While we already know the expression for the profile, having copied it from our discussion of detailed forcebalanced models of isolated polytropes, let's show how that profile can be derived by integrating over the density profile. After employing the normsubscripted quantities, as defined above, to normalize the radial coordinate and the mass density in our introductory discussion of the virial theorem, we obtained the following integral defining the,
Normalized Mass:



Plugging in the profiles for and gives, with the help of Mathematica's Online Integrator,









As it should, this expression exactly matches the normalized profile shown above. Notice that if we decide to truncate an polytrope at some radius, — as in the discussion that follows — the mass of this truncated configuration will be, simply,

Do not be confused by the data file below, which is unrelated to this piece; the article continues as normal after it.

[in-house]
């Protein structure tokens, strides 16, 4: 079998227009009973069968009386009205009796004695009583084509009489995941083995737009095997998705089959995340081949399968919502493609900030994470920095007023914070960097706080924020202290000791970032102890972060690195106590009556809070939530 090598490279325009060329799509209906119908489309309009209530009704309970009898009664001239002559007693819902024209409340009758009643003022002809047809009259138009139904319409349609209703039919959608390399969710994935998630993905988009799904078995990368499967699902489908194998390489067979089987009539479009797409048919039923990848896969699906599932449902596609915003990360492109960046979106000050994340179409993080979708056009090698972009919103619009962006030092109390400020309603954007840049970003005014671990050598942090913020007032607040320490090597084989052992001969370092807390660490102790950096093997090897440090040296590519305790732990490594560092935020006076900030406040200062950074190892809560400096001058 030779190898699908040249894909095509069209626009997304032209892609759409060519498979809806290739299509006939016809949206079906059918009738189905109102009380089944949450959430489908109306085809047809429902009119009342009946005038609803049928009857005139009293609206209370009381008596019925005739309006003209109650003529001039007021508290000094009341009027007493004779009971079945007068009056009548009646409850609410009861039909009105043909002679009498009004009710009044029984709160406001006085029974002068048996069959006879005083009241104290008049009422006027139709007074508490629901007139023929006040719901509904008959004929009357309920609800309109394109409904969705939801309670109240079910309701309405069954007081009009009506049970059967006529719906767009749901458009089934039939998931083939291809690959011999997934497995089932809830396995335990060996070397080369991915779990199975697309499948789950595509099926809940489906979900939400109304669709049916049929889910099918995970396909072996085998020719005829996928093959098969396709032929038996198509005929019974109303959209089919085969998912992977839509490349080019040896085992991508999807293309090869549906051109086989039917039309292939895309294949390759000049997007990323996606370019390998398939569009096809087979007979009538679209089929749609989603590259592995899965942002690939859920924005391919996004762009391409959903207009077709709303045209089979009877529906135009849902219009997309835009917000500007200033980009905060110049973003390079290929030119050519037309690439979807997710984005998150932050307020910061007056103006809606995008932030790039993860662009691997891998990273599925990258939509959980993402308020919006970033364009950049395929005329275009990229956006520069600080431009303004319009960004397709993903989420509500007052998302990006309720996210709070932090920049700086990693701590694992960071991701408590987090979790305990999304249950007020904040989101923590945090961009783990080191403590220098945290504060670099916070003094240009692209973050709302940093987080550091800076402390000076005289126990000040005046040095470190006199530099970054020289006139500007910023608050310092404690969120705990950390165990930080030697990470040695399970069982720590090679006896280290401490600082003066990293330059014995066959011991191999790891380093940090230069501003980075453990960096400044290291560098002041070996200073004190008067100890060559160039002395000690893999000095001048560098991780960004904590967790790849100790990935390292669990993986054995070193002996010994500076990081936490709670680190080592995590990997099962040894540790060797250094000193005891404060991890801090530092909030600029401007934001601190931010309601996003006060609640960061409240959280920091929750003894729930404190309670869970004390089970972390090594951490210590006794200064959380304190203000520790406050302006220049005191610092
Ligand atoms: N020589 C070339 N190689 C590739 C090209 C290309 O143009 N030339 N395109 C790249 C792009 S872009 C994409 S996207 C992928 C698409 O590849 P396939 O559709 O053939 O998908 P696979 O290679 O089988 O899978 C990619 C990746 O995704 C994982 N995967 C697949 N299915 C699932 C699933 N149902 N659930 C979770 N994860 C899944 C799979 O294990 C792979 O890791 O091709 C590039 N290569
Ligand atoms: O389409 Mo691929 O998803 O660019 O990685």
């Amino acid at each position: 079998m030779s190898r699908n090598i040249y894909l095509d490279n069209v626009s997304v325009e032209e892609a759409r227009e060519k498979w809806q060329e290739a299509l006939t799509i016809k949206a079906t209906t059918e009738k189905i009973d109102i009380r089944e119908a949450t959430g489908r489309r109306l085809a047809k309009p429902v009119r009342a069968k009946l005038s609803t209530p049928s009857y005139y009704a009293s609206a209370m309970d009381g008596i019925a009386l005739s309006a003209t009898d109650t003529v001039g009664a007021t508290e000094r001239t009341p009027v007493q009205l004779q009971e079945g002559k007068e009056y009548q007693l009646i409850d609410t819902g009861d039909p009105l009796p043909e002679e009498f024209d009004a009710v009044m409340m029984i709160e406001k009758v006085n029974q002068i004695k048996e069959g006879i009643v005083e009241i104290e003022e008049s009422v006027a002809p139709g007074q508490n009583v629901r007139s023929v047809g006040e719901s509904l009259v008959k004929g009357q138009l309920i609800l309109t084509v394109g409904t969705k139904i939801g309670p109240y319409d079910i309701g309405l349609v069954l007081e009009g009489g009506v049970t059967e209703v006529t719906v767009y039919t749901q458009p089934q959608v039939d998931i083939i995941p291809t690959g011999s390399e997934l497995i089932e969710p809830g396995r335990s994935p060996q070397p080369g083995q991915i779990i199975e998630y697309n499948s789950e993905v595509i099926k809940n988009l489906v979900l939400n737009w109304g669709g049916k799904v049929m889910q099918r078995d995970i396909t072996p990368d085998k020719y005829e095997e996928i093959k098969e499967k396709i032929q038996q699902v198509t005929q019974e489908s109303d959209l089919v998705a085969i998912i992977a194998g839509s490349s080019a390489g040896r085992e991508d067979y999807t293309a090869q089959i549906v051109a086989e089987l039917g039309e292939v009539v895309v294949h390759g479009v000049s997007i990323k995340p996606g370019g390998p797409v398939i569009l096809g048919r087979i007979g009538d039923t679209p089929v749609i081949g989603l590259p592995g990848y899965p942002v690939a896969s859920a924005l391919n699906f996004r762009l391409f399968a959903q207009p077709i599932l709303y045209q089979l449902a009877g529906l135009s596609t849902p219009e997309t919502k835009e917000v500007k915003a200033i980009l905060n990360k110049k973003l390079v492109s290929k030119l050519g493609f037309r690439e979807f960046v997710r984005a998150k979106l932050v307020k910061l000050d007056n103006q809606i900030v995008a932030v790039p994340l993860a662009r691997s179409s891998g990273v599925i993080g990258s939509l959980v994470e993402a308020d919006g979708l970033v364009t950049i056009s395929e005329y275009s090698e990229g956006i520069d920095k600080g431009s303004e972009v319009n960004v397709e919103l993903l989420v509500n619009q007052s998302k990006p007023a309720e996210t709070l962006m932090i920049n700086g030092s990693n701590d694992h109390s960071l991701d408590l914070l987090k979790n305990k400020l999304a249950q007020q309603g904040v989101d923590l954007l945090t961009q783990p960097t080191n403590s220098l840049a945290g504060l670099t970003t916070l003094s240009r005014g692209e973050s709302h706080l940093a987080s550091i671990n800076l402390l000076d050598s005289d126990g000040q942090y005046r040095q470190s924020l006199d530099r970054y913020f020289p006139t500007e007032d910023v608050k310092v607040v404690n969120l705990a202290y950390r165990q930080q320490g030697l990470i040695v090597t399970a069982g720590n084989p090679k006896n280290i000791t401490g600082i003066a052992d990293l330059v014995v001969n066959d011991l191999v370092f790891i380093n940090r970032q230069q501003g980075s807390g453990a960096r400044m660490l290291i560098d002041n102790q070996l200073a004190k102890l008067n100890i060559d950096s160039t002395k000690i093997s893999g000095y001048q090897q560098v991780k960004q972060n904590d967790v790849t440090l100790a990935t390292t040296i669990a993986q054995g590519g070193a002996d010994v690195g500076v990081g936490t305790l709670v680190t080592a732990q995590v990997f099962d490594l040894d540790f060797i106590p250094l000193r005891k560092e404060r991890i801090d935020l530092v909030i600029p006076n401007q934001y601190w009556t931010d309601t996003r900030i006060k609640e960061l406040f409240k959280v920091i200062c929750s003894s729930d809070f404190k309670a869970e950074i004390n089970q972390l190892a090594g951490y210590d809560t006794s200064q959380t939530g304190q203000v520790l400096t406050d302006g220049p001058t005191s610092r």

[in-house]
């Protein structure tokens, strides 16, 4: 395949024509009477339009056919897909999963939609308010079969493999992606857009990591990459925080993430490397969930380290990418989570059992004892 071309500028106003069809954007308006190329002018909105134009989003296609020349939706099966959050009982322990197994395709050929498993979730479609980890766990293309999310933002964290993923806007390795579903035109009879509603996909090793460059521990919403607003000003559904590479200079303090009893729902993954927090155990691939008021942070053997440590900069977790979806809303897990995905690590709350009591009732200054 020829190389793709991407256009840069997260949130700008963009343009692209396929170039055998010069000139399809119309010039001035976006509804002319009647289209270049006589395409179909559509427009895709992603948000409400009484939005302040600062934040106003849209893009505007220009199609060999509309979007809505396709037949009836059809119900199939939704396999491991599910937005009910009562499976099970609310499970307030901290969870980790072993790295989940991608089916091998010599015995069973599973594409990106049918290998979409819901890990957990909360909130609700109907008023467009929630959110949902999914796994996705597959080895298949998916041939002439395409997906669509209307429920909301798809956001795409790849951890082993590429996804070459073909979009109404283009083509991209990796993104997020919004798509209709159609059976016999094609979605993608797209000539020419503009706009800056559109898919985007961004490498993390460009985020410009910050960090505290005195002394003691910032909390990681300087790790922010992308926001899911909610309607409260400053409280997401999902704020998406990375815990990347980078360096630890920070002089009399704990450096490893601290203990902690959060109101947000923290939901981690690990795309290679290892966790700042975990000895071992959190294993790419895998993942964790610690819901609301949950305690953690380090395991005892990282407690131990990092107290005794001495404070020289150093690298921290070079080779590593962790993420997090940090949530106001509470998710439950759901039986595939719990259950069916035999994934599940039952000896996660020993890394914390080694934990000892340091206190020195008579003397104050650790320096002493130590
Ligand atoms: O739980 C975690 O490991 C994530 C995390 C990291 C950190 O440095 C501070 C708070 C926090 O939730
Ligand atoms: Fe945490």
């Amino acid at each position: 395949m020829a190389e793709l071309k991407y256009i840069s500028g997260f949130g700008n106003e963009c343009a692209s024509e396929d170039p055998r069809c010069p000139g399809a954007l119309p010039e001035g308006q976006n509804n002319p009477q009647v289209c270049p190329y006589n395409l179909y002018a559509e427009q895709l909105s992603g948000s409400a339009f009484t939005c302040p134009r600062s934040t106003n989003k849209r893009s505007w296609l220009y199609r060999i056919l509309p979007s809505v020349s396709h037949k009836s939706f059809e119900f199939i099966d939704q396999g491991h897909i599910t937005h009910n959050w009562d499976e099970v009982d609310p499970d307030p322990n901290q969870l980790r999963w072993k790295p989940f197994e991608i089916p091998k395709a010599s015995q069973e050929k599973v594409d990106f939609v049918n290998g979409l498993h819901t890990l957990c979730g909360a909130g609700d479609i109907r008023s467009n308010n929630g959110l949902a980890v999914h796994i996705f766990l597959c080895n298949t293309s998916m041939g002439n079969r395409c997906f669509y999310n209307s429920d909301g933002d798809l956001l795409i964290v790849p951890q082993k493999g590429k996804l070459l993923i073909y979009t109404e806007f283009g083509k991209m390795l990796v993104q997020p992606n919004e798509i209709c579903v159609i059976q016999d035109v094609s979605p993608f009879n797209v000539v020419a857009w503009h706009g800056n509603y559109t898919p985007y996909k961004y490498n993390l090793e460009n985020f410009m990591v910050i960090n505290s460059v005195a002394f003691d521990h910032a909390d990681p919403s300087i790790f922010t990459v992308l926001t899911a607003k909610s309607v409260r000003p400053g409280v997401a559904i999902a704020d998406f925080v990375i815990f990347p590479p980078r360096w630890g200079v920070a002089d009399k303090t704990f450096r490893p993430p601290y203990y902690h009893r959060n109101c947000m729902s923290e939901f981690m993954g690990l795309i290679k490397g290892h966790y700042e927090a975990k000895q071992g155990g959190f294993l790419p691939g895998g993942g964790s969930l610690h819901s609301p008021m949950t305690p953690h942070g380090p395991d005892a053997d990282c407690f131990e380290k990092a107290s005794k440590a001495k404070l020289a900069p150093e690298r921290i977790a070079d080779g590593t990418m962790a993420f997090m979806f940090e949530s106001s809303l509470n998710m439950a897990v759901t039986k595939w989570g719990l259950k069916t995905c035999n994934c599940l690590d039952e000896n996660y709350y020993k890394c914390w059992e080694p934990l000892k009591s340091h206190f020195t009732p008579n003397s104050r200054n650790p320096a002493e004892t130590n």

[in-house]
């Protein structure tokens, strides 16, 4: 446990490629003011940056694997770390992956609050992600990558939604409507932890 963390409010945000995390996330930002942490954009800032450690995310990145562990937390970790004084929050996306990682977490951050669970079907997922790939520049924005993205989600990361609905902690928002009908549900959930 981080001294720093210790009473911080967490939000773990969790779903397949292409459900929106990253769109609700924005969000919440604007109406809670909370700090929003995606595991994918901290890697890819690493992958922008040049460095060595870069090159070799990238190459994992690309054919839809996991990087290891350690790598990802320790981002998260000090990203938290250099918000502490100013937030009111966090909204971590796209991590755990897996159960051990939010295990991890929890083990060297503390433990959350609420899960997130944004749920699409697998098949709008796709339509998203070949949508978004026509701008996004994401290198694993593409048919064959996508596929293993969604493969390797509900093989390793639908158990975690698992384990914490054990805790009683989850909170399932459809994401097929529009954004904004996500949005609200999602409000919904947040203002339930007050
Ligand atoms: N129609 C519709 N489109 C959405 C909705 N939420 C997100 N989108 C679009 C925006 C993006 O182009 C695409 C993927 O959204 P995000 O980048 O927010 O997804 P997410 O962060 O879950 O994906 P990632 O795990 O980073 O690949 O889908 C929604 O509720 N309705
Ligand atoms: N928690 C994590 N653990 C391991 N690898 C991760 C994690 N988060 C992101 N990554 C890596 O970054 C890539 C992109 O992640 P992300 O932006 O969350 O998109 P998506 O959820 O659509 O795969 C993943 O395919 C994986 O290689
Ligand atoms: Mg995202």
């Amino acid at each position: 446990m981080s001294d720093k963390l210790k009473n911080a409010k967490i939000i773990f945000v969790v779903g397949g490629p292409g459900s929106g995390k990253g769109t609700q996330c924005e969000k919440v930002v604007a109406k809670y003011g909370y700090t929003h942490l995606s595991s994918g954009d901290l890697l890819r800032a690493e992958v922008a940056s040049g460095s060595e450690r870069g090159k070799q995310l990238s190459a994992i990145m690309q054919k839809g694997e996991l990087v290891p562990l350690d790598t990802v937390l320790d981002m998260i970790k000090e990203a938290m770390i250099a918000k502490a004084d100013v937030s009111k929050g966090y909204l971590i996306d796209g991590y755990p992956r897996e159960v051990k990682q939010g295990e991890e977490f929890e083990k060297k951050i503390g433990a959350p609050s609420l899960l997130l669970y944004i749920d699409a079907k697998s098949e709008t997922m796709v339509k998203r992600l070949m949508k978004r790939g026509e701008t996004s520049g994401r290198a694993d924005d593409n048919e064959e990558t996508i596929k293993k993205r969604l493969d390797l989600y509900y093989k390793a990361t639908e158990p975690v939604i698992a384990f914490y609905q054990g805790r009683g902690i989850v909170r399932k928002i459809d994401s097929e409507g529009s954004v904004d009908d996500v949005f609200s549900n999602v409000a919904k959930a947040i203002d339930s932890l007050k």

Mass2
Alternatively, as has been laid out in our accompanying summary of normalized expressions that are relevant to freeenergy calculations,



where, is the "total" mass of the polytropic configuration that is truncated at ; keep in mind that, here,
is the total mass of the isolated polytrope, that is, a polytrope whose LaneEmden radius extends all the way to . In our discussions of truncated polytropes, we often will use to specify the truncated radius in terms of the familiar, dimensionless LaneEmden radial coordinate, so here we will set,
Hence, in terms of the desired integration coordinate, , the density profile provided above becomes,

and the integral defining becomes,






In this case, integrating "all the way out to the surface" means setting and, hence, ; by definition, it also means . Therefore we have,